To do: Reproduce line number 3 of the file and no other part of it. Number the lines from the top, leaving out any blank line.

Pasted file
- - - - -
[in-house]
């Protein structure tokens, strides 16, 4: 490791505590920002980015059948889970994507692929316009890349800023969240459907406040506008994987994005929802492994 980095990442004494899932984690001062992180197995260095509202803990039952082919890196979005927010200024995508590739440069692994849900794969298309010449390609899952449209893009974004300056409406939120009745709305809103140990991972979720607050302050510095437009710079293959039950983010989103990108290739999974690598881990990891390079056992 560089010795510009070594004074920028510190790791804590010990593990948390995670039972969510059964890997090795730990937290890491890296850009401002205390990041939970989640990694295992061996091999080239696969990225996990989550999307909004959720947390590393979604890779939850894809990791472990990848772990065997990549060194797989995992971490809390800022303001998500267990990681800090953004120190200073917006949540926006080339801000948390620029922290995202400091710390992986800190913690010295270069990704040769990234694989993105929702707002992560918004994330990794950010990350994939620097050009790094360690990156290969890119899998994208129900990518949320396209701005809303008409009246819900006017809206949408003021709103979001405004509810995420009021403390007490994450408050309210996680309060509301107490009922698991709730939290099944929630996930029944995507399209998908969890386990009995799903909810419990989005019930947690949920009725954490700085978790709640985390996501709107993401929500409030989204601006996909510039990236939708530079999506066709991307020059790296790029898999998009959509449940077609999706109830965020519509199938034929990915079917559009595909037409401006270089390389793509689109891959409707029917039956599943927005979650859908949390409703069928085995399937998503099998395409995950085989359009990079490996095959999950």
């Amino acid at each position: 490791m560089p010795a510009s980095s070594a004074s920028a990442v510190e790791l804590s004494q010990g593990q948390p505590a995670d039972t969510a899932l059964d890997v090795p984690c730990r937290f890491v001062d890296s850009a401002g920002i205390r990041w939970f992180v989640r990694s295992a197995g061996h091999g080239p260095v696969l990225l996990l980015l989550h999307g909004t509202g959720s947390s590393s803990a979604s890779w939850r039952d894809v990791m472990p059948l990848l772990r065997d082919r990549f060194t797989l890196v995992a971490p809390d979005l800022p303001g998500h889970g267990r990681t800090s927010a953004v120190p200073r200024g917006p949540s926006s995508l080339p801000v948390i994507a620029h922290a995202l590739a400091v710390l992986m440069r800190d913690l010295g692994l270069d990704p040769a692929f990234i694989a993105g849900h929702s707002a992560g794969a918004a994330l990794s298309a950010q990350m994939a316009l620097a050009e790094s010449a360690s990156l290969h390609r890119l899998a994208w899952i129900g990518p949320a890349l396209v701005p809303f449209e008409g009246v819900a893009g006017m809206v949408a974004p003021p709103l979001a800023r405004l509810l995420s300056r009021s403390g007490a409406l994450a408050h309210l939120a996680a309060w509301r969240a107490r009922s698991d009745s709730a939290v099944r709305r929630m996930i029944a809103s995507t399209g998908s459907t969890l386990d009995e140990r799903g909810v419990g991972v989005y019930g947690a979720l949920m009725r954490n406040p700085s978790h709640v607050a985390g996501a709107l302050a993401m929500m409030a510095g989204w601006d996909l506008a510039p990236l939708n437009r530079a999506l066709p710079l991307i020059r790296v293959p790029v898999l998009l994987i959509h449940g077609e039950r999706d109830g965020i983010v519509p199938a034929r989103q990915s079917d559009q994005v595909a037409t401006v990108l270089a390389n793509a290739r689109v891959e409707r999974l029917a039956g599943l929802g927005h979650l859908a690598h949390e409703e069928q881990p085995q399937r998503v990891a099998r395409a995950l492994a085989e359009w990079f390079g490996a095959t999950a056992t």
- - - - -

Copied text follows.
């Amino acid at each position: 490791m560089p010795a510009s980095s070594a004074s920028a990442v510190e790791l804590s004494q010990g593990q948390p505590a995670d039972t969510a899932l059964d890997v090795p984690c730990r937290f890491v001062d890296s850009a401002g920002i205390r990041w939970f992180v989640r990694s295992a197995g061996h091999g080239p260095v696969l990225l996990l980015l989550h999307g909004t509202g959720s947390s590393s803990a979604s890779w939850r039952d894809v990791m472990p059948l990848l772990r065997d082919r990549f060194t797989l890196v995992a971490p809390d979005l800022p303001g998500h889970g267990r990681t800090s927010a953004v120190p200073r200024g917006p949540s926006s995508l080339p801000v948390i994507a620029h922290a995202l590739a400091v710390l992986m440069r800190d913690l010295g692994l270069d990704p040769a692929f990234i694989a993105g849900h929702s707002a992560g794969a918004a994330l990794s298309a950010q990350m994939a316009l620097a050009e790094s010449a360690s990156l290969h390609r890119l899998a994208w899952i129900g990518p949320a890349l396209v701005p809303f449209e008409g009246v819900a893009g006017m809206v949408a974004p003021p709103l979001a800023r405004l509810l995420s300056r009021s403390g007490a409406l994450a408050h309210l939120a996680a309060w509301r969240a107490r009922s698991d009745s709730a939290v099944r709305r929630m996930i029944a809103s995507t399209g998908s459907t969890l386990d009995e140990r799903g909810v419990g991972v989005y019930g947690a979720l949920m009725r954490n406040p700085s978790h709640v607050a985390g996501a709107l302050a993401m929500m409030a510095g989204w601006d996909l506008a510039p990236l939708n437009r530079a999506l066709p710079l991307i020059r790296v293959p790029v898999l998009l994987i959509h449940g077609e039950r999706d109830g965020i983010v519509p199938a034929r989103q990915s079917d559009q994005v595909a037409t401006v990108l270089a390389n793509a290739r689109v891959e409707r999974l029917a039956g599943l929802g927005h979650l859908a690598h949390e409703e069928q881990p085995q399937r998503v990891a099998r395409a995950l492994a085989e359009w990079f390079g490996a095959t999950a056992t």